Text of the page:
Public Release: 

Math prodigy wins $1,000 award

American Mathematical Society


IMAGE: Michael Viscardi, top winner of the AMS Menger Award, is a talented mathematician and musician. view more

Credit: Photo courtesy of Michael Viscardi.

Providence, RI---Michael Anthony Viscardi from Josan Academy in San Diego (CA), who took calculus in eighth grade, is this year's first-place winner of the AMS Menger Awards for his project, "The solution of the Dirichlet Problem with Rational Boundary Data". Viscardi received $1000 for the project, awarded at the 2006 Intel-International Science and Engineering Fair (ISEF) in Indianapolis. Michael has done very well for himself this academic year, winning the top prize of a $100,000 scholarship in the Siemens-Westinghouse Competition in December, and $8000 in awards, including the Best of Category Award, at the 2006 ISEF. He will attend Harvard University.

Viscardi took calculus at the University of California, San Diego (UCSD) while in eighth grade and according to his professor, Peter Ebenfelt, he was the best student in the class. "I don't think I have ever met anyone with such enthusiasm and raw talent for math," Ebenfelt said. "He is extremely pleasant and very enthusiastic about math. It is a real treat to discuss math with him. It's not very often one has a student who gets so excited about a theorem or lemma that his face practically glows."

The next year Viscardi took a course intended for junior and senior mathematics majors preparing for doctoral work in mathematics. UCSD faculty member Linda Rothschild taught the course. "His performance was truly remarkable, and I would have been very happy to recommend him then for a top Ph.D. program in mathematics." One semester later Michael was in a graduate course taught by UCSD faculty member Salah Baouendi. Baouendi said that his performance was on a par with the top graduate students in the course. "He is simply in a class by himself, truly amazing. I am convinced that he has an enormously bright future ahead of him."

Viscardi's project deals with the construction of a function when given only its values at the edge of its domain. His results have already been accepted for publication by the journal Computational Methods and Function Theory in a paper co-written with Ebenfelt.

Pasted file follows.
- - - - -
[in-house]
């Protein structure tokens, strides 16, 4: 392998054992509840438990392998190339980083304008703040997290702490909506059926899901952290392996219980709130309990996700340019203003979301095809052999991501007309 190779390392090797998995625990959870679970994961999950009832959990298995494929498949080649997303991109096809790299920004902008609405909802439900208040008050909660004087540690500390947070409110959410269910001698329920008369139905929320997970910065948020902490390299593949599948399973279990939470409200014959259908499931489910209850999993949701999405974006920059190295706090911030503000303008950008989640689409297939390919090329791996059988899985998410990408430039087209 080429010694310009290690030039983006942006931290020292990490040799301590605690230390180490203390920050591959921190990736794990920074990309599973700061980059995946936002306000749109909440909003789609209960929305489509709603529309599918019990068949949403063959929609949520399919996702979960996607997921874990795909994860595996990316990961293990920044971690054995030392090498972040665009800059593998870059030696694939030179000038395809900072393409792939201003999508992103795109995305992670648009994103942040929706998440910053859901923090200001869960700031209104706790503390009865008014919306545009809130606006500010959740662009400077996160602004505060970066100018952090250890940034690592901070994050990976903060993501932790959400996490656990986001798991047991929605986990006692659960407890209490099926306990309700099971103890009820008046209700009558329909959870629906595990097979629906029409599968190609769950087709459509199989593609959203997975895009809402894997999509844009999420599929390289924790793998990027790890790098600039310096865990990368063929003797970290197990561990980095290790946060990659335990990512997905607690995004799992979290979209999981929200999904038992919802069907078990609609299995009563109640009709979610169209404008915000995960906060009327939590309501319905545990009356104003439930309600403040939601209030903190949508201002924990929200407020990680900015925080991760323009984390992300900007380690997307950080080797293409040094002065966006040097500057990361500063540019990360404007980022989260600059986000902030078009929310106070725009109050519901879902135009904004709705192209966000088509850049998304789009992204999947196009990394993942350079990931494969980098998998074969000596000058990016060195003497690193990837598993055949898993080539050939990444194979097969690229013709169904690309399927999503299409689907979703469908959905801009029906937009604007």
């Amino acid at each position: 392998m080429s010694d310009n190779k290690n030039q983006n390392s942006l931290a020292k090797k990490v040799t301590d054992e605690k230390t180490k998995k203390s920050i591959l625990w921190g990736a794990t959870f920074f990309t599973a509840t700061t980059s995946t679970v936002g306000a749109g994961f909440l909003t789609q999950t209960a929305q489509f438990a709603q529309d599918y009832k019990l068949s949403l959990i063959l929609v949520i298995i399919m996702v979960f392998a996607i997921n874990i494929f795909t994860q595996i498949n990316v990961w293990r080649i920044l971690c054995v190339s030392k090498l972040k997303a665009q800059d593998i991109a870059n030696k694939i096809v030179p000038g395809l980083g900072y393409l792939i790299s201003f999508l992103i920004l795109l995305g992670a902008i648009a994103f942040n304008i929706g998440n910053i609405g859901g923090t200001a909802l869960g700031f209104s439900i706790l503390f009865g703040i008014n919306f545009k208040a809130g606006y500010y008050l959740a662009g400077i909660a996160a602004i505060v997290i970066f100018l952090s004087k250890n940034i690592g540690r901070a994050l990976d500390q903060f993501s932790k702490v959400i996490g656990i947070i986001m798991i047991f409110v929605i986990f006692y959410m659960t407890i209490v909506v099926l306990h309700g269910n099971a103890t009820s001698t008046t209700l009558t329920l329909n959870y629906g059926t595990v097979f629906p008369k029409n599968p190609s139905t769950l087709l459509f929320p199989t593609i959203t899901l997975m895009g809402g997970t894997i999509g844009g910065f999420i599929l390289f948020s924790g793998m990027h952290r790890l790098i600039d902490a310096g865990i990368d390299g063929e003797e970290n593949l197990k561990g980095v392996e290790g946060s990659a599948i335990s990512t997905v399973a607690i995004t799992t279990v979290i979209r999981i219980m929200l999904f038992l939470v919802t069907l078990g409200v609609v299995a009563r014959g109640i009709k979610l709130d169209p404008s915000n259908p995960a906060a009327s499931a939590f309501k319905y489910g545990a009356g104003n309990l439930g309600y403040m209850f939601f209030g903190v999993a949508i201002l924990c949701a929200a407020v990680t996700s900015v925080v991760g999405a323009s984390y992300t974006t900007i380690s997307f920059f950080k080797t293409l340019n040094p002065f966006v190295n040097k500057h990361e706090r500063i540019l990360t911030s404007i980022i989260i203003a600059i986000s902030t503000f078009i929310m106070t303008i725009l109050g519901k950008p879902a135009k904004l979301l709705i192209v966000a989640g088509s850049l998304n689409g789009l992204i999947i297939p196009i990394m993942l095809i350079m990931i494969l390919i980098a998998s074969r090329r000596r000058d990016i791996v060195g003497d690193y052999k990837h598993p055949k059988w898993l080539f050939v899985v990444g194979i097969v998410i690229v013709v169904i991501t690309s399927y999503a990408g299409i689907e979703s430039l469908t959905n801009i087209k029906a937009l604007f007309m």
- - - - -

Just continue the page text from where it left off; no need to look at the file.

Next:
When he is not doing mathematics, Viscardi loves to play music. If he does more of one and less of the other, he starts to feel "a little bit funny," he said. "I really need both in order to feel somewhat balanced. But math and music are in fact very similar---both are beautiful and elegant." He is an accomplished pianist and violinist, a composer, and concertmaster of the San Diego Youth Symphony. He is also the first violinist of the San Diego Youth Symphony String Quartet.

Other Menger Award winners at the 2006 ISEF: Second place: Brett Harrison (Half Hollow Hills High School West, Dix Hills, NY) and Daniel Litt (Orange High School, Pepper Pike, OH).

Third place: Anarghya Vardhana (Jesuit High School, Portland, OR), Gleb Pogudin (Novosibirsk, Russia), Nicholas Wage (Appleton East High School, Appleton, WI), and Sohan Mikkilineni (Detroit Country Day School, Beverly Hills, MI).

Honorable Mention: Meelap Shah (Stoney Creek High School, Rochester Hills, MI), Manuel Rivera-Morales (Colegio San Ignacio de Loyola, San Juan, Puerto Rico) and Bakhytzhan Baizhanov (West Kazakhstan).


The Karl Menger Memorial Prizes are funded by income from the Karl Menger Fund, which was established by the family of the late Karl Menger. This is the 17th year that the awards have been presented at the ISEF.

Karl Menger (1902-1985), a leading mathematician of the 20th century, was born in Vienna and received his PhD in mathematics from the University of Vienna. He was an active member in the Vienna Circle, which in the 1920s was at the center of cross-disciplinary intellectual developments. He emigrated to the United States in 1936 and joined the faculty of the Illinois Institute of Technology. A devoted teacher, he strove to convey to his students the beauty and power of mathematics. In 1989, his family donated funds to the AMS in his memory, and these funds have been used for the Menger Awards, a fitting tribute to Menger's commitment to inspiring young people in mathematics. More information about Karl Menger may be found at The list of winners of Menger Awards, going back to 1990, may be found at

For Further Information, Contact:
Mike Breen, AMS Public Awareness Officer
Telephone: 401-455-4109

Founded in 1888 to further mathematical research and scholarship, the 30,000-member AMS fulfills its mission through programs and services that promote mathematical research and its uses, strengthen mathematical education, and foster awareness and appreciation of mathematics and its connections to other disciplines and everyday life.

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